Thursday, October 05, 2017

New evidence that claims of a worker shortage are false

Employers fail to fill up H-2B visa expansion suggesting their claims of a worker shortage are false

For years, we've heard the cries from employers who claim they can't find enough American workers to fill temporary and seasonal jobs across the country. But when it came time to prove their claims were real, they couldn't produce.
You may remember that Congress authorized then-DHS Secretary John Kelly earlier this year to increase the number of H-2B visas by around 70,000 for the 2017 fiscal year. The H-2B visa is mostly used by landscaping, hospitality and food service industries to fill jobs that are seasonal or temporary in nature.
Much to the disappointment of the employers, Kelly made only 15,000 of the 70,000 available. And we learned this week, that U.S. Citizenship and Immigration Services has stopped accepting applications after receiving just 13,534 applications.
The same employers who complained that the increase was too small couldn't file enough applications to fill it!
Kelly did add two extra hurdles for employers who wanted the extra foreign workers. First, they were required to demonstrate that their business would "suffer irreparable harm" if they didn't get more foreign workers. Second, they had to show that they exhausted every attempt to recruit American workers. Based on those requirements, it's entirely possible that not all of those 13,534 applications will actually get approved.
Research from both the Economic Policy Institute and the Center for Immigration Studies suggests that there is no labor shortage in the industries that most rely on H-2B visas. The fact that employers couldn't use the full 15,000 additional visas proves their point and shows that employers really don't need foreign workers; they just prefer them over American workers.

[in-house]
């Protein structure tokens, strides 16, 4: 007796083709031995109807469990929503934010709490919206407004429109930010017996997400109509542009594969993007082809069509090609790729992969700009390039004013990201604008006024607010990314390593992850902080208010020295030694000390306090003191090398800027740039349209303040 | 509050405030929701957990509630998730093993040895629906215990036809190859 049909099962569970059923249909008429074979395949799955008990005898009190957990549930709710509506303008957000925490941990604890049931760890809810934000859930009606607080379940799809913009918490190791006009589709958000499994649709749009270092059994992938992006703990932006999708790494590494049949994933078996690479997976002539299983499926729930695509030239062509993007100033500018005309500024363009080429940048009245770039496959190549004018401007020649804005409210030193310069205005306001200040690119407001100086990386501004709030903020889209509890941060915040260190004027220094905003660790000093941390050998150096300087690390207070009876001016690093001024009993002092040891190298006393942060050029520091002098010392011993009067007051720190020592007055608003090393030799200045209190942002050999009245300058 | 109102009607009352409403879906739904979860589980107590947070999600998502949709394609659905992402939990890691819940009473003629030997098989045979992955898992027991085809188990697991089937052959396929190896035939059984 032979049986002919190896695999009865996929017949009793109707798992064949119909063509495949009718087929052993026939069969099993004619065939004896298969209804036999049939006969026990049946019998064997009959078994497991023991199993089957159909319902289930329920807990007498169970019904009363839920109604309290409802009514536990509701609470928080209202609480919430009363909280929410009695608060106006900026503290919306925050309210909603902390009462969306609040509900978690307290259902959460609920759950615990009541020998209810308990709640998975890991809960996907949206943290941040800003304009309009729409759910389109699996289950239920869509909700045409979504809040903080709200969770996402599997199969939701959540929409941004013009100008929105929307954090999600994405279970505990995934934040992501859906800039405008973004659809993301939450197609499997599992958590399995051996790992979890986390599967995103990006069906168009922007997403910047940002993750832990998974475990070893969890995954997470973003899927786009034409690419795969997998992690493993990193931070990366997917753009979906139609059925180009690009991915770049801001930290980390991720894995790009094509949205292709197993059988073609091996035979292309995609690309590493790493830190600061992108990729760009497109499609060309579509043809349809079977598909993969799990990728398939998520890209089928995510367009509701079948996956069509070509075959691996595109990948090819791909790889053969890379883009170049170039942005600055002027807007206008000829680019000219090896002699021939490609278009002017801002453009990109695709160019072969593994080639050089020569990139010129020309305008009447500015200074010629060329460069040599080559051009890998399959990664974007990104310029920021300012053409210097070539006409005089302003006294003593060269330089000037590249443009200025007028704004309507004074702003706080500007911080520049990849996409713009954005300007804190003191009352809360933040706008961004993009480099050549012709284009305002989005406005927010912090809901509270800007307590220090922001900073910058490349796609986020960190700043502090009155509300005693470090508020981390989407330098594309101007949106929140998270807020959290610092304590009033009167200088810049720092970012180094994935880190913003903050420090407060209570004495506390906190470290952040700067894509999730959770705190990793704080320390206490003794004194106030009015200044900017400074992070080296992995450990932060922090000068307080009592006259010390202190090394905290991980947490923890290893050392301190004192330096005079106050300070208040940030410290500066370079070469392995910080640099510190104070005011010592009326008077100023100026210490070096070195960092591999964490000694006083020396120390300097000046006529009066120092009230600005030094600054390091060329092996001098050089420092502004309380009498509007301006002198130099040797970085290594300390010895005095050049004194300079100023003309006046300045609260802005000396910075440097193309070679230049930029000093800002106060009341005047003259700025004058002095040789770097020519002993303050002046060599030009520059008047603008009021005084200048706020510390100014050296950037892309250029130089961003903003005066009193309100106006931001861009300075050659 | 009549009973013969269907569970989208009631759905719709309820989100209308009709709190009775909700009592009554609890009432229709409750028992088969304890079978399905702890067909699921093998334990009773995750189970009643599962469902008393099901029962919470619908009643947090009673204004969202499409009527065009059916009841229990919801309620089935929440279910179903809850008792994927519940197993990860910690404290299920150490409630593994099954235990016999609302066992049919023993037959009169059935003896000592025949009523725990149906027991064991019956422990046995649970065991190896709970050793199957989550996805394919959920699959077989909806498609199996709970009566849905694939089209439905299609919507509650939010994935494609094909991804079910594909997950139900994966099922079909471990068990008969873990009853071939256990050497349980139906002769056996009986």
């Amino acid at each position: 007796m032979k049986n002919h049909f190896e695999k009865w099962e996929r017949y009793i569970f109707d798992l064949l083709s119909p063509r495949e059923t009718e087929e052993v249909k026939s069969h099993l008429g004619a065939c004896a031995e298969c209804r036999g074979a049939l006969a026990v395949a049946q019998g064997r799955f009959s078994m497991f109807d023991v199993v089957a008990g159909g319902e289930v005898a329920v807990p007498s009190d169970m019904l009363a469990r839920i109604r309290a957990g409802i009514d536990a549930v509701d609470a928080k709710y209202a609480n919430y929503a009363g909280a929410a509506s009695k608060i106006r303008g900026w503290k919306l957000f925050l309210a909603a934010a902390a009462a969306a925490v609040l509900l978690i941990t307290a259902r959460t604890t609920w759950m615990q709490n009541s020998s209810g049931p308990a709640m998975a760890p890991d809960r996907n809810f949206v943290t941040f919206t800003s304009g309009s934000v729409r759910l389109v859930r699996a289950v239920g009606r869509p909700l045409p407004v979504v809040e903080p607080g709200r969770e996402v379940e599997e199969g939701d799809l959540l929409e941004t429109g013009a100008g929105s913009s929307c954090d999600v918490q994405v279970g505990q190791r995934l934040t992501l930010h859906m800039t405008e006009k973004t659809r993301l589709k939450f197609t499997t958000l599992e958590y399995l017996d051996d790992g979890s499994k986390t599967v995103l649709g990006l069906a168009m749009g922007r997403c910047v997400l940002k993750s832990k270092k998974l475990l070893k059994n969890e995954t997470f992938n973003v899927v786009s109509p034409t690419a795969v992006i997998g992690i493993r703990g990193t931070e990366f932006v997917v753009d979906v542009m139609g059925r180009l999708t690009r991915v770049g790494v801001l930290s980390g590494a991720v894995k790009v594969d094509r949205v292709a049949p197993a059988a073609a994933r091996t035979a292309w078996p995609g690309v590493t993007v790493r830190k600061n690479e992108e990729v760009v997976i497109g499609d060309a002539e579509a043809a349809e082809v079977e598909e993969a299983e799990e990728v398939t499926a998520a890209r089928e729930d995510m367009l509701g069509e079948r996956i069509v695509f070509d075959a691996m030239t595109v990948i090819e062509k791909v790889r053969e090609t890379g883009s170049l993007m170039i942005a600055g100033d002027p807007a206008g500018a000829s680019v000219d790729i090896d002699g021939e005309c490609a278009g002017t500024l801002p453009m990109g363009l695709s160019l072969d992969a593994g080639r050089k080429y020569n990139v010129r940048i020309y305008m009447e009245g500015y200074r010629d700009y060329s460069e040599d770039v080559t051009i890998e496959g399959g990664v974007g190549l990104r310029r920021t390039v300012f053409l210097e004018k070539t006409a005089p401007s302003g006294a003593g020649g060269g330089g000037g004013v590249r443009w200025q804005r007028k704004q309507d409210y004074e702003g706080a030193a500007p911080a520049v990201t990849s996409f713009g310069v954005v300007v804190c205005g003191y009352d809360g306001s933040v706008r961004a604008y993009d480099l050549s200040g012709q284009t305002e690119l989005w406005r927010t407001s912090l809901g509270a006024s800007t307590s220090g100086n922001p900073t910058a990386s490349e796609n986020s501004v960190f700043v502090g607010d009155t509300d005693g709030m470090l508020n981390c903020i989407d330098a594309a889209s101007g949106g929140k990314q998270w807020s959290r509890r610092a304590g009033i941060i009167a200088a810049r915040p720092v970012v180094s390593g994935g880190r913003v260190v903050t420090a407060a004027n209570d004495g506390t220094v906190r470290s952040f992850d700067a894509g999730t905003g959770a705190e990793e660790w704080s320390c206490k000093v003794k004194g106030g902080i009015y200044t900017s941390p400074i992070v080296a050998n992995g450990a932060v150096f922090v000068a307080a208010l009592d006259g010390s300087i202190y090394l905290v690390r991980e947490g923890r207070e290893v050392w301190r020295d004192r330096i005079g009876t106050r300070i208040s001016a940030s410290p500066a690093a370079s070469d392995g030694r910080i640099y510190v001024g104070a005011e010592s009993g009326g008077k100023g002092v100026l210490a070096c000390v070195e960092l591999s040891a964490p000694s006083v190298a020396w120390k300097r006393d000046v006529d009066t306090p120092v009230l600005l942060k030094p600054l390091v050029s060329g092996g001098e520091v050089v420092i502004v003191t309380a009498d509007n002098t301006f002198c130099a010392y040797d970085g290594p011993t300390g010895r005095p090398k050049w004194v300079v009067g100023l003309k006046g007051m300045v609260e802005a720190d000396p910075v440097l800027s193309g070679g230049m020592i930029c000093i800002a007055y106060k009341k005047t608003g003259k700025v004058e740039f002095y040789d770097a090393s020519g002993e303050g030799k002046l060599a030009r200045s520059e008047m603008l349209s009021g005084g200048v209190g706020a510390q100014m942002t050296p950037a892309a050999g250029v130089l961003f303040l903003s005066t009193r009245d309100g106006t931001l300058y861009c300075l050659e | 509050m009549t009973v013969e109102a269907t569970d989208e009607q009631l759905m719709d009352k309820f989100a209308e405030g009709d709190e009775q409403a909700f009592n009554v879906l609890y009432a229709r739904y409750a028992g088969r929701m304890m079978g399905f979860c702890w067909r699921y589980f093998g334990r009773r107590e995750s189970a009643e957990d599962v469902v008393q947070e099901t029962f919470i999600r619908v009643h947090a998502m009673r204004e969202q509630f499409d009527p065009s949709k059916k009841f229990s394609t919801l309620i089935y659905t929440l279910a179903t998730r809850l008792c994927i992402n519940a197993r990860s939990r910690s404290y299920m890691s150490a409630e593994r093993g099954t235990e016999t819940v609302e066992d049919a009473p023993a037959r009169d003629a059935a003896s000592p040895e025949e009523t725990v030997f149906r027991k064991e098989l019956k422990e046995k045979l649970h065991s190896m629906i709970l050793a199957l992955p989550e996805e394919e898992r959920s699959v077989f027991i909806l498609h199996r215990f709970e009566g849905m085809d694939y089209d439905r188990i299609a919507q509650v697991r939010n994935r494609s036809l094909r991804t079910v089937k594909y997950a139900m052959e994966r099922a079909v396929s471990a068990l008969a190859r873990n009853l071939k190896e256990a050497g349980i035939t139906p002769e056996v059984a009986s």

We can only hope that Congress learns from this lesson and will reject future calls from employers to increase the number of foreign guest workers. Of course, Congress tends to have a short memory, so it will require your activism efforts to remind them of this most recent event.

In the months leading up to Pres. Trump's decision to end the unconstitutional DACA executive amnesty, his administration approved 5,860 new DACA applications between April 1 and June 30 and approved 96,708 renewals.
What stands out most, however, is the number of denials. The Trump administration denied 32% of the initial applications where a decision was made. The denial rate is nearly double the rate for all of 2016. While our hope was for Pres. Trump to end the DACA amnesty back in January, if there is a bright side, it's that his administration added more scrutiny to the applications and approved fewer requests.
NumbersUSA mobile apps see an early retirement
Unfortunately, for those of you who use the NumbersUSA mobile apps, they won't be around much longer. Our engineering department has decided to retire the apps for a variety of reasons, but mostly because our membership growth has outpaced our ability to adequately maintain the apps.
Don't worry, though. For those of you who have used our apps, our team of engineers is working on a solution. Please read a blog here from our Director of Technology, Josh Turcotte, for all the details.

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